Better access to hospice care needed for patients with end-stage renal disease

palliative care
Dr. Allan Jhagroo
Dr. Kate Schueller

Although people with advanced kidney disease known as end-stage renal disease (ESRD) have life-limiting illness, they receive hospice care far less often (27 percent in 2012) compared to patients with cancer (60 percent), chronic obstructive pulmonary disease (39 percent) and dementia (48 percent). 

An editorial in JAMA Internal Medicine authored by R. Allan Jhagroo, MD (pictured at upper right), assistant professor (CHS), Nephrology, Kathryn (Kate) Schueller, MD (pictured at lower right), clinical assistant professor, Hematology, Medical Oncology and Palliative Care, and Gretchen Schwarze, MD, MPP (not pictured), associate professor, Department of Surgery discussed a study on the topic that was published by researchers in Massachusetts, Washington, and California. 

"Patients receiving hemodialysis do not receive the kind of end-of-life care that others with terminal illness regularly benefit from and that many Americans say they would prefer," wrote the authors.

Even more concerning: among the 41.5% of patients receiving hemodialysis who used hospice services, this care was received for 3 days or less.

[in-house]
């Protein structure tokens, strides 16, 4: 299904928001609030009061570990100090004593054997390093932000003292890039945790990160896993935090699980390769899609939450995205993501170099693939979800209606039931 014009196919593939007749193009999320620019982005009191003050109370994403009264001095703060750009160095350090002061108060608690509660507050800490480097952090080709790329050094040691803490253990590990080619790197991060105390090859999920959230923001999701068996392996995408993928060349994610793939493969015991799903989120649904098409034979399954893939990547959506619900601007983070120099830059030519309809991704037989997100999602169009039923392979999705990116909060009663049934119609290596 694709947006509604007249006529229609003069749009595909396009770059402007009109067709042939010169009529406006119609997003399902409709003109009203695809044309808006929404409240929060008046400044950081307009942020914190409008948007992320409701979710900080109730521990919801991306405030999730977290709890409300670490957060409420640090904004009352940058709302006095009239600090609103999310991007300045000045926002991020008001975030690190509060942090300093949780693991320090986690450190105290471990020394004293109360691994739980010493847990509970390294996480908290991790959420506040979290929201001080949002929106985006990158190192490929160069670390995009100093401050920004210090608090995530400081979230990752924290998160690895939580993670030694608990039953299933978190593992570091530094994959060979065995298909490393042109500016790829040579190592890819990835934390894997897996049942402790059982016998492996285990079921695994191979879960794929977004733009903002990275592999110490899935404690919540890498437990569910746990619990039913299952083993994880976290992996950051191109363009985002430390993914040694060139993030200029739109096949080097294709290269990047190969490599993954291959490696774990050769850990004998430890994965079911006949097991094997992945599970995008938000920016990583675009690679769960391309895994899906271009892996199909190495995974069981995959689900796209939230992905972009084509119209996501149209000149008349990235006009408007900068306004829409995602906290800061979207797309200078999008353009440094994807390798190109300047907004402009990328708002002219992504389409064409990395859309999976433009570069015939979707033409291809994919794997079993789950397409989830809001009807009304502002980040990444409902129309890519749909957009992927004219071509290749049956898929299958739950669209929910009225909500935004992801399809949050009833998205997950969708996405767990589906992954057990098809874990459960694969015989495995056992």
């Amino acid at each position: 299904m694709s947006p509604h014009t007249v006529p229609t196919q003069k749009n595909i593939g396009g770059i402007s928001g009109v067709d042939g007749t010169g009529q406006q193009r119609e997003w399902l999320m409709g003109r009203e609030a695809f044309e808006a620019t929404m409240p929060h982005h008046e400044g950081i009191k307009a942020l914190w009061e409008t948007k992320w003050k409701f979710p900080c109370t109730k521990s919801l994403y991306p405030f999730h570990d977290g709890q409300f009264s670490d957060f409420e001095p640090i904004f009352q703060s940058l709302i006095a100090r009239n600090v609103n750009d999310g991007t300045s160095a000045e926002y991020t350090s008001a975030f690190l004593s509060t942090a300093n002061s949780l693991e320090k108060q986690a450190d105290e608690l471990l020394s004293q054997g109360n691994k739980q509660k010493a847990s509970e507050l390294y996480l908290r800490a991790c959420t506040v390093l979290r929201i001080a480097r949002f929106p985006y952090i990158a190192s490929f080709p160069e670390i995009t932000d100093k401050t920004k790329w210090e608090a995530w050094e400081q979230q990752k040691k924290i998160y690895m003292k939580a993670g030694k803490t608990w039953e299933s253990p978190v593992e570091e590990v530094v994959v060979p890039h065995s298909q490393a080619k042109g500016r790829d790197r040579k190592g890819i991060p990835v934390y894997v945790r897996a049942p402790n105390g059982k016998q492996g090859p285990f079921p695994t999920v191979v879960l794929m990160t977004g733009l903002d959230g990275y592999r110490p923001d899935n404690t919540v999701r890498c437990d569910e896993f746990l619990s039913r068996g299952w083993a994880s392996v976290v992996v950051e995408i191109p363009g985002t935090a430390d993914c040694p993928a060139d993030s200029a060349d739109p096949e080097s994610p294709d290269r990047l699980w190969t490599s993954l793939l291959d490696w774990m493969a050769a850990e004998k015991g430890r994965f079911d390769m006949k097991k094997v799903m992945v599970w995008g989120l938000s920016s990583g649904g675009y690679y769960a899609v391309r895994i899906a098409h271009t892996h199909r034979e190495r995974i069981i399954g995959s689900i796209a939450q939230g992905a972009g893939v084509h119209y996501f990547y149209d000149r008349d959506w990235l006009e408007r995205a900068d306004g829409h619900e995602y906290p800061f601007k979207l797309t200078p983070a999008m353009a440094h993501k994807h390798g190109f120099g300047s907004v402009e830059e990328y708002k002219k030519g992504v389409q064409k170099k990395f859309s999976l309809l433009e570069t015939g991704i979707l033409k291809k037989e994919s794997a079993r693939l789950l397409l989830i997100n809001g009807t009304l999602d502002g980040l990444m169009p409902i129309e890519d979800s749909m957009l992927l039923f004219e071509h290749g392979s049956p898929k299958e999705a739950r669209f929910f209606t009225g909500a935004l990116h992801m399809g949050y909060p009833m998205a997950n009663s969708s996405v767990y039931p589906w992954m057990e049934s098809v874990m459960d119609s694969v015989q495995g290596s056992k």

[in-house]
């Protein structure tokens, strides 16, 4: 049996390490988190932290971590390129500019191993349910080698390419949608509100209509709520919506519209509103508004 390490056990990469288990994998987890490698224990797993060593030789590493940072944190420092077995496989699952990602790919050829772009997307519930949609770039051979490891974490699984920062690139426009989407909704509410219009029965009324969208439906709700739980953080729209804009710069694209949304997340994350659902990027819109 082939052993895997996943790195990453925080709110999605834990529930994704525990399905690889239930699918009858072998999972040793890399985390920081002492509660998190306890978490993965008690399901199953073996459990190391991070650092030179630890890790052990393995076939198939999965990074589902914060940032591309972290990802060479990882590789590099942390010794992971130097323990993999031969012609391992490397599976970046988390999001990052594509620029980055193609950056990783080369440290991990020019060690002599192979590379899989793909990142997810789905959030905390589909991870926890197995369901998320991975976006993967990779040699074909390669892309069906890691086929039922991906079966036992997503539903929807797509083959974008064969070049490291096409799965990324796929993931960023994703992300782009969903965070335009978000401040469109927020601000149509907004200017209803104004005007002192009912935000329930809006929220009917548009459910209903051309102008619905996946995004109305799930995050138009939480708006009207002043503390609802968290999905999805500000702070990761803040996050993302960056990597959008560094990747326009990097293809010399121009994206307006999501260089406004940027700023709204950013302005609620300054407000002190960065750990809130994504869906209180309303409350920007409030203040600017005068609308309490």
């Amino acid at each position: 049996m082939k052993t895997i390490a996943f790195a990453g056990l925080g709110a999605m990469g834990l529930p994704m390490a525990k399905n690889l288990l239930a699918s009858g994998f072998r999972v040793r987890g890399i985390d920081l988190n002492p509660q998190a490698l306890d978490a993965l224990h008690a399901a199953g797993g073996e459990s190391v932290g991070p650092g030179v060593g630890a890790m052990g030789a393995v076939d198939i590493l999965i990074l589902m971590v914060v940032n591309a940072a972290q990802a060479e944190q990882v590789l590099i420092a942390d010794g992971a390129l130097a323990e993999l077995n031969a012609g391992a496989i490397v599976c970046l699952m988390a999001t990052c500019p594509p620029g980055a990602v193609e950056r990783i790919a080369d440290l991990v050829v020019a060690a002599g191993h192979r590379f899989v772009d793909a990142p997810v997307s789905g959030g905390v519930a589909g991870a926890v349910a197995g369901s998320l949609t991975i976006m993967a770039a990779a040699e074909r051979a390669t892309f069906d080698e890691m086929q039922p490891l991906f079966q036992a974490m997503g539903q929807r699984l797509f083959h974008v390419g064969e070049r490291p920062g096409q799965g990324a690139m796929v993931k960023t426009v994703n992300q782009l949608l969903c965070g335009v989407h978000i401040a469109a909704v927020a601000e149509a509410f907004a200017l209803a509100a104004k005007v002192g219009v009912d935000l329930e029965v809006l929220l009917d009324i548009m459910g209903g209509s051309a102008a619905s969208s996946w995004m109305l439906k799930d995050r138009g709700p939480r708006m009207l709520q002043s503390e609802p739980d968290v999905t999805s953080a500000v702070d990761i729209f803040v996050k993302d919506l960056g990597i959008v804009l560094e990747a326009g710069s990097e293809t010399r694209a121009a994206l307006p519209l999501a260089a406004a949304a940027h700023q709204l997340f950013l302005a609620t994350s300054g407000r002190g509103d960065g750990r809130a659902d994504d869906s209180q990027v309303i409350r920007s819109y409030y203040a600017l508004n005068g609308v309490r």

The authors noted that factors potentially playing into this situation can include policies requiring withdrawal from hemodialysis before receiving hospice care, and an inherently challenging illness trajectory with complications and partial recoveries that make it difficult for patients and families to recognize the likelihood of imminent death.

It would make more sense, the authors advocate, to provide palliative care to patients with ESRD when hemodialysis treatment begins. "[Doing so] would promote goal-concordant treatment decisions, support advance care planning, and help to address patients’ end-of-life care needs as their condition declines over time," they wrote.